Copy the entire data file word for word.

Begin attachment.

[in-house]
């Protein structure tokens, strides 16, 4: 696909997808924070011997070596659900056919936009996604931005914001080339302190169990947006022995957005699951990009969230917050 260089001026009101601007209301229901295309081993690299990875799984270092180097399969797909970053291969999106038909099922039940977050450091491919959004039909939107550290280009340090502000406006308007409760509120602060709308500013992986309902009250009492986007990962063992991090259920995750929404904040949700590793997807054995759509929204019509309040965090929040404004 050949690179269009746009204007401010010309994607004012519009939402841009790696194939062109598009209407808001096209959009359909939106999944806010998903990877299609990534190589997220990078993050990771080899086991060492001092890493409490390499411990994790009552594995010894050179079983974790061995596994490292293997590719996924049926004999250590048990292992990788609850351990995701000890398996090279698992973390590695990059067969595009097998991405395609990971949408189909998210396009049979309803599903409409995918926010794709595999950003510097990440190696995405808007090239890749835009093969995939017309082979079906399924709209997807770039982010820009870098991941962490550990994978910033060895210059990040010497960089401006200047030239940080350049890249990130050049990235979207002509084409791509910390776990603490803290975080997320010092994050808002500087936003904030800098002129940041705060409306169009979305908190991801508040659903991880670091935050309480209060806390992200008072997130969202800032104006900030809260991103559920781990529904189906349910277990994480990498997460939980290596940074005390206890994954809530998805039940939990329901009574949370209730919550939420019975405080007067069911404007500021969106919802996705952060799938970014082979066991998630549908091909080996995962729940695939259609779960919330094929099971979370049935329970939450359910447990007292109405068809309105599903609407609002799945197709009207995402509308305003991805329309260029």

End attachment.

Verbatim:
[in-house]
């Protein structure tokens, strides 16, 4: 696909997808924070011997070596659900056919936009996604931005914001080339302190169990947006022995957005699951990009969230917050 260089001026009101601007209301229901295309081993690299990875799984270092180097399969797909970053291969999106038909099922039940977050450091491919959004039909939107550290280009340090502000406006308007409760509120602060709308500013992986309902009250009492986007990962063992991090259920995750929404904040949700590793997807054995759509929204019509309040965090929040404004 050949690179269009746009204007401010010309994607004012519009939402841009790696194939062109598009209407808001096209959009359909939106999944806010998903990877299609990534190589997220990078993050990771080899086991060492001092890493409490390499411990994790009552594995010894050179079983974790061995596994490292293997590719996924049926004999250590048990292992990788609850351990995701000890398996090279698992973390590695990059067969595009097998991405395609990971949408189909998210396009049979309803599903409409995918926010794709595999950003510097990440190696995405808007090239890749835009093969995939017309082979079906399924709209997807770039982010820009870098991941962490550990994978910033060895210059990040010497960089401006200047030239940080350049890249990130050049990235979207002509084409791509910390776990603490803290975080997320010092994050808002500087936003904030800098002129940041705060409306169009979305908190991801508040659903991880670091935050309480209060806390992200008072997130969202800032104006900030809260991103559920781990529904189906349910277990994480990498997460939980290596940074005390206890994954809530998805039940939990329901009574949370209730919550939420019975405080007067069911404007500021969106919802996705952060799938970014082979066991998630549908091909080996995962729940695939259609779960919330094929099971979370049935329970939450359910447990007292109405068809309105599903609407609002799945197709009207995402509308305003991805329309260029």